Wolf Administration Announces More Than $8 Million in Funding to Support Water and Sewer Projects in 22 Counties August 19, 2020 SHARE Email Facebook Twitter Economy, Infrastructure, Press Release Governor Tom Wolf announced the approval of more than $8 million in funding to support H2O PA Flood Control, High Hazard Dams, and Water, Sanitary Sewer, and Stormwater projects through the Commonwealth Financing Authority (CFA).“Investments in our water and sewer systems preserve Pennsylvania’s infrastructure and the health of our communities,” said Gov. Wolf. “My administration is committed to the health and safety of residents in all corners of the commonwealth, and the funding approved yesterday will benefit communities for years to come.”The H2O PA program provides for single-year and multi-year grants for the construction of drinking water, sanitary sewer and storm sewer projects; the construction or renovation of flood control projects; and the repair or rehabilitation of high-hazard unsafe dams.The H2O PA projects approved during the CFA meeting are:Flood ControlThe Turtle Creek maintenance project in Allegheny County was approved for $100,000 to remove sediment and clear vegetation on the bank of Turtle Creek. This project will restore the design level of flood protection and safeguard the lives and property of Turtle Creek Watershed residents.The City of Dubois Sandy Lick Creek Stream rehabilitation project in Clearfield County was approved for $710,000 to restore the streambank, remove the gravel bar and for engineering.The Borough of Clarks Summit Watershed Flood Control and Protection project in Lackawanna County was approved for $200,000 to implement Urban Stream Restoration, re-constrict the streambed, reinforce portions of the streambed with rock armoring and natural vegetation, and construct stone weirs and natural pools. This project will also reestablish the hydraulic cross-section and alignment of this corridor.The Rice Township Ice Ponds Dam project in Luzerne County was approved for $508,833 to dewater the lake per Pennsylvania Fish and Boat Commission specifications, install a watertight cofferdam, dewater the remaining lake between the cofferdam and the spillway, bore a 24-inch diameter hole through the bottom of the dam, install a metal sleeve and a valve gate, pass all engineering and Department of Environmental Protection inspections, refill the lake, leave the cofferdam in place, clear the spillway and achieve certification that the dam is compliant with Pennsylvania law.The Dupont Borough Phase II Flood Mitigation Control Rehabilitation project in Luzerne County was approved for $507,926 to repair concrete joints, repair sections in need, and for maintenance to prevent lifting of concrete sections, water eroding underneath the concrete slabs, deteriorating concrete on the wave reduction walls, failing gaskets, and missing grout in joints. The funds will be used to support construction, engineering and permitting.The total funding for these projects is just over $2 million.High Hazard DamsThe City of Reading Egleman’s Lower Dam Modification project in Berks County was approved for $350,000 to lower the elevation of the dam by four feet and raise the bottom of the pond by four to five feet, to create a water depth of three to four feet, which is the depth necessary for growing bass. The principal spillway will also be modified to regulate the average water level. The overall water surface area of the pond will be reduced by 25 percent. The modifications are aimed at reducing the dam hazard classification from high hazard to low hazard.Water, Sewer, and StormThe 47 approved projects include stormwater and sewer line upgrades, wastewater treatment plant upgrades, street stormwater improvements, sanitary sewer line replacements and more across 22 counties throughout the commonwealth.A complete list of H2O projects is available.For more information about DCED and the CFA, visit dced.pa.gov.Ver esta página en español.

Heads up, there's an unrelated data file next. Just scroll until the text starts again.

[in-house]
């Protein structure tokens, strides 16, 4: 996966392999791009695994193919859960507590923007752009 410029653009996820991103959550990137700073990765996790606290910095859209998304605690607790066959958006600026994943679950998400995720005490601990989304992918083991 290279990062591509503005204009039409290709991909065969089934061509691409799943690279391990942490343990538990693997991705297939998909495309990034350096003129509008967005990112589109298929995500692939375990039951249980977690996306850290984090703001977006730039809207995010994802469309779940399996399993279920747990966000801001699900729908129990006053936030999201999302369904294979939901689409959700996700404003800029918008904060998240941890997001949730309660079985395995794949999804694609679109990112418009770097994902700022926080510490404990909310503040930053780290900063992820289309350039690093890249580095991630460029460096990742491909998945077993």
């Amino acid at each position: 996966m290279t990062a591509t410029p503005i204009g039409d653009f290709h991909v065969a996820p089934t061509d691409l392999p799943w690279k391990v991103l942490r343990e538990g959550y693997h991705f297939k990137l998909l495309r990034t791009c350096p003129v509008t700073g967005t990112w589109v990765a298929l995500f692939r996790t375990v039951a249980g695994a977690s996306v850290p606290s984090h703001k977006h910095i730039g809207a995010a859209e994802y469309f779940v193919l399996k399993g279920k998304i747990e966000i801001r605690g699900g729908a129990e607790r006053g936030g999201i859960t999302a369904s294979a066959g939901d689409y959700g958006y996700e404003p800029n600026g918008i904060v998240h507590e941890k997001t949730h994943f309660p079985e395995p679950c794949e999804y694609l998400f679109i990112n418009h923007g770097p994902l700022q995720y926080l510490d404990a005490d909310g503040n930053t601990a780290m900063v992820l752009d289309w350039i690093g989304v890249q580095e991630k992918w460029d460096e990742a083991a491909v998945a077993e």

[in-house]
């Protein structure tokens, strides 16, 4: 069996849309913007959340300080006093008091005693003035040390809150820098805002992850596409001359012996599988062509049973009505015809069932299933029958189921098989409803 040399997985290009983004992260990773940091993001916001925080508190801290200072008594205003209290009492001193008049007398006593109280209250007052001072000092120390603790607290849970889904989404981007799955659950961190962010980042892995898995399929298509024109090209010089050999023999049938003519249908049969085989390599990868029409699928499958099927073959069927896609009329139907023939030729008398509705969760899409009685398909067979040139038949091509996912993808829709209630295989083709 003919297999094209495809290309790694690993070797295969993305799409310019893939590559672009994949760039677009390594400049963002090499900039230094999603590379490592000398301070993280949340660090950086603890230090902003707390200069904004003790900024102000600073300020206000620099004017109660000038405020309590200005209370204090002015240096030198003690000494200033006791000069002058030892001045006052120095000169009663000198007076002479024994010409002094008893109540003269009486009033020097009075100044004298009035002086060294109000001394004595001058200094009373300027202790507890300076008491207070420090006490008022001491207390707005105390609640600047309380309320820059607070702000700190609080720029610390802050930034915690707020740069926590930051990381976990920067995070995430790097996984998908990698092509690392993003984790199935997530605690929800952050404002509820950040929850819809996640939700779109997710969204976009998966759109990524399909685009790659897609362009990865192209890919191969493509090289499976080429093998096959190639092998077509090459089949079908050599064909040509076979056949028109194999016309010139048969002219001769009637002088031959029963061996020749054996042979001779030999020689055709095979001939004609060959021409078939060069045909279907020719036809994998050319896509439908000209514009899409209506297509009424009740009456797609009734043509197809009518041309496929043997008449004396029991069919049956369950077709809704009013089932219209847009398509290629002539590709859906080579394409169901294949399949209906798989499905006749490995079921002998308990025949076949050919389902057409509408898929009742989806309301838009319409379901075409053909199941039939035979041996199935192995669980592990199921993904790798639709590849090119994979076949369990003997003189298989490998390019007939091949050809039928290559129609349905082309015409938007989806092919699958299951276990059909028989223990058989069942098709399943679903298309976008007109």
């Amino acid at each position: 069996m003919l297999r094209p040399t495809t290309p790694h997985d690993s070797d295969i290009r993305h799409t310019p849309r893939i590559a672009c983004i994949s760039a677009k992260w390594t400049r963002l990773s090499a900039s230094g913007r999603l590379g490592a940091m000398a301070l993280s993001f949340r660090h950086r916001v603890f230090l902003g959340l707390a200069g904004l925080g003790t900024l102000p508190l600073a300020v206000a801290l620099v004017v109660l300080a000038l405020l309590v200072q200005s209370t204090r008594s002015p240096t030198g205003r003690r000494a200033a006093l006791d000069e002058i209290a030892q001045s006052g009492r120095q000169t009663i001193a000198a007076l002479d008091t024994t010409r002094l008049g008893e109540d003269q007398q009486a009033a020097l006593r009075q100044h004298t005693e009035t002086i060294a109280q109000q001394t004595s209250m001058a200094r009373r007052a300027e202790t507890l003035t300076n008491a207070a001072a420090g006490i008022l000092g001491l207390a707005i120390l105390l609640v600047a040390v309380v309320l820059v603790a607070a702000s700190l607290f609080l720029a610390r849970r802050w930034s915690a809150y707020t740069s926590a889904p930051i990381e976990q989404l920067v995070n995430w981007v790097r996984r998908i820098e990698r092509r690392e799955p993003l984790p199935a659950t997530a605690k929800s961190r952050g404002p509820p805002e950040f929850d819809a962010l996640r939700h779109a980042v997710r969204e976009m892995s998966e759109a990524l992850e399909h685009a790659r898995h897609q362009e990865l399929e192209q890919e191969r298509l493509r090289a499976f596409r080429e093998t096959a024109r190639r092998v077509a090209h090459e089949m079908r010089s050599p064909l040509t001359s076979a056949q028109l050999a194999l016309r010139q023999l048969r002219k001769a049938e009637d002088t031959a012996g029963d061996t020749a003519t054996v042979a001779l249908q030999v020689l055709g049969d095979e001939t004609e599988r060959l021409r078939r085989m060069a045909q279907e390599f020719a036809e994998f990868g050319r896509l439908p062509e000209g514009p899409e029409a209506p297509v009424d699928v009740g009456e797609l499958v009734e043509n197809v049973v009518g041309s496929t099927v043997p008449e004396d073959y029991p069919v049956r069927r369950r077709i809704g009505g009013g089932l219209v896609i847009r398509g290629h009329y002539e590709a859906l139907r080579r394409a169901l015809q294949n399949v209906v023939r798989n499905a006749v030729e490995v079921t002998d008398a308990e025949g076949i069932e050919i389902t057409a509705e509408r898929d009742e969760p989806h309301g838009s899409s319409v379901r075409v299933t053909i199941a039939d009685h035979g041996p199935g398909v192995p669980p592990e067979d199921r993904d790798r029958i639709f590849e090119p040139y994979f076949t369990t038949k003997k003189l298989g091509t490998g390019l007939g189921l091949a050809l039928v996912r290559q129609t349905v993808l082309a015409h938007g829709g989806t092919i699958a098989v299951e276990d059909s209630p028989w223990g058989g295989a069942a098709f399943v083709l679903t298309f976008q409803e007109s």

Place Graceville director Brad Robson.“I’ve been out of training for a little while and this was the perfect excuse to get me back on the bike and back training again.” The 2018 bike ride delivered more than $25,000 to Hands Across the Water in Thailand.“To help bridge this gap, I created Digital Live, a six month coaching program that includes a full day workshop at Queensland University of Technology with some of Australia’s most knowledgeable digital coaches,” he said.“In 2018 over $30,000 was raised for our charity partner Hands Across The Water which helps disadvantaged children with their education.“I will be riding with 20 real estate agents 500kms across Thailand to deliver this money, plus an additional $100,000 of sponsorship donations.”Mr Carroll said he expected more than 200 real estate professionals to sign up for the program and all profits would be donated and delivered to the charity in Thailand in May next year. The home that will save lives The first two riders to sign up included Lauren Hampson, a sales administrator from Ray White Noosa, and the director of Place Graceville Brad Robson. In 2019, Digital Live founder and REA industry relations director Steve Carroll will expand the concept across the country, and ride 500km through Thailand in an effort to quadruple the funds raised for the charity. Mr Carroll said many Queensland real estate agents and property managers missed out on the huge opportunity that social media and digital marketing offered. Fearful tenants living in pest-infested squalor Hands Across the Water founder Peter Baines will join the ride, and Mr Robson said the chance to spend a week with such an inspirational man, as well as many other great leaders was a once in a lifetime opportunity.“More than that, I get the opportunity to raise money for an exceptional cause,” he said. More from newsParks and wildlife the new lust-haves post coronavirus15 hours agoNoosa’s best beachfront penthouse is about to hit the market15 hours agoRay White Noosa sales administrator Lauren Hampson is participating in the Digital Live Bike Ride in 2019.This will be the first time Ms Hampson has attempted a ride like this before, and said she was doing it to provide Thai children and communities with the same support Australians had in achieving their goals. >>FOLLOW EMILY BLACK ON FACEBOOK<< Developer pays it forward Place Graceville director Brad Robson will participate in the 2019 Digital Live Bike Ride.For Mr Robson, who only first picked up a road bike in 2016, he loved the concept and jumped on board straight away.“I picked up a road bike for the first time in February 2016, trained hard for 12 months to compete in the Taupo Ironman and I haven’t picked up the bike since,” he said. Some of the action from the 2018 bike ride.In 2018, Digital Live raised more than $25,000 for charity Hands Across the Water to support the ongoing education of disadvantaged children and their communities in Thailand. Northside dominates most affordable and liveable list RELATED: Ray White Noosa sales administrator Lauren Hampson.“This could be anything from living in a safe home, making more friends, going to school, getting a job, or even graduating university — a small portion of the opportunities Hands Across the Water have managed to provide the Thai community over the past 13 years,” she said.While this will be the first time Ms Hampson would attempt a ride like this, she said she wasn’t a stranger to the sport.“My parents were triathletes growing up and we travelled a lot to participate in a variety of events, including the Noosa Triathlon, WA Ironman, New York Marathon, and Cairns to Karumba, which involved cycling 780km over seven days,” she said. MORE: